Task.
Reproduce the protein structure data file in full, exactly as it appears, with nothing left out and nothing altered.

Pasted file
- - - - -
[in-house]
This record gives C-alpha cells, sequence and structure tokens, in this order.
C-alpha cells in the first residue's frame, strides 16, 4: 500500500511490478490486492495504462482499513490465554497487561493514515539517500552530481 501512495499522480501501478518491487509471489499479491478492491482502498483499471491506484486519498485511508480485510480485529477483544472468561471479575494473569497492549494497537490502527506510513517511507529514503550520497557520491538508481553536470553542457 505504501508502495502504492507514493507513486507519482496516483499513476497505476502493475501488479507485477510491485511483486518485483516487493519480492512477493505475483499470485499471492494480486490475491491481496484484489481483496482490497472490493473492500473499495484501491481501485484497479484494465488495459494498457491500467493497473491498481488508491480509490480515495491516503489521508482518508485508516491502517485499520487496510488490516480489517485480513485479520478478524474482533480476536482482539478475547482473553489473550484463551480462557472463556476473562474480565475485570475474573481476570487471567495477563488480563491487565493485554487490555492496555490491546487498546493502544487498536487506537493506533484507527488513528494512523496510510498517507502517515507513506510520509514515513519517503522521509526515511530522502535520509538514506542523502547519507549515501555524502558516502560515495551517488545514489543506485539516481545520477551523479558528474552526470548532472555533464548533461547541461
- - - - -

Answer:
[in-house]
This record gives C-alpha cells, sequence and structure tokens, in this order.
C-alpha cells in the first residue's frame, strides 16, 4: 500500500511490478490486492495504462482499513490465554497487561493514515539517500552530481 501512495499522480501501478518491487509471489499479491478492491482502498483499471491506484486519498485511508480485510480485529477483544472468561471479575494473569497492549494497537490502527506510513517511507529514503550520497557520491538508481553536470553542457 505504501508502495502504492507514493507513486507519482496516483499513476497505476502493475501488479507485477510491485511483486518485483516487493519480492512477493505475483499470485499471492494480486490475491491481496484484489481483496482490497472490493473492500473499495484501491481501485484497479484494465488495459494498457491500467493497473491498481488508491480509490480515495491516503489521508482518508485508516491502517485499520487496510488490516480489517485480513485479520478478524474482533480476536482482539478475547482473553489473550484463551480462557472463556476473562474480565475485570475474573481476570487471567495477563488480563491487565493485554487490555492496555490491546487498546493502544487498536487506537493506533484507527488513528494512523496510510498517507502517515507513506510520509514515513519517503522521509526515511530522502535520509538514506542523502547519507549515501555524502558516502560515495551517488545514489543506485539516481545520477551523479558528474552526470548532472555533464548533461547541461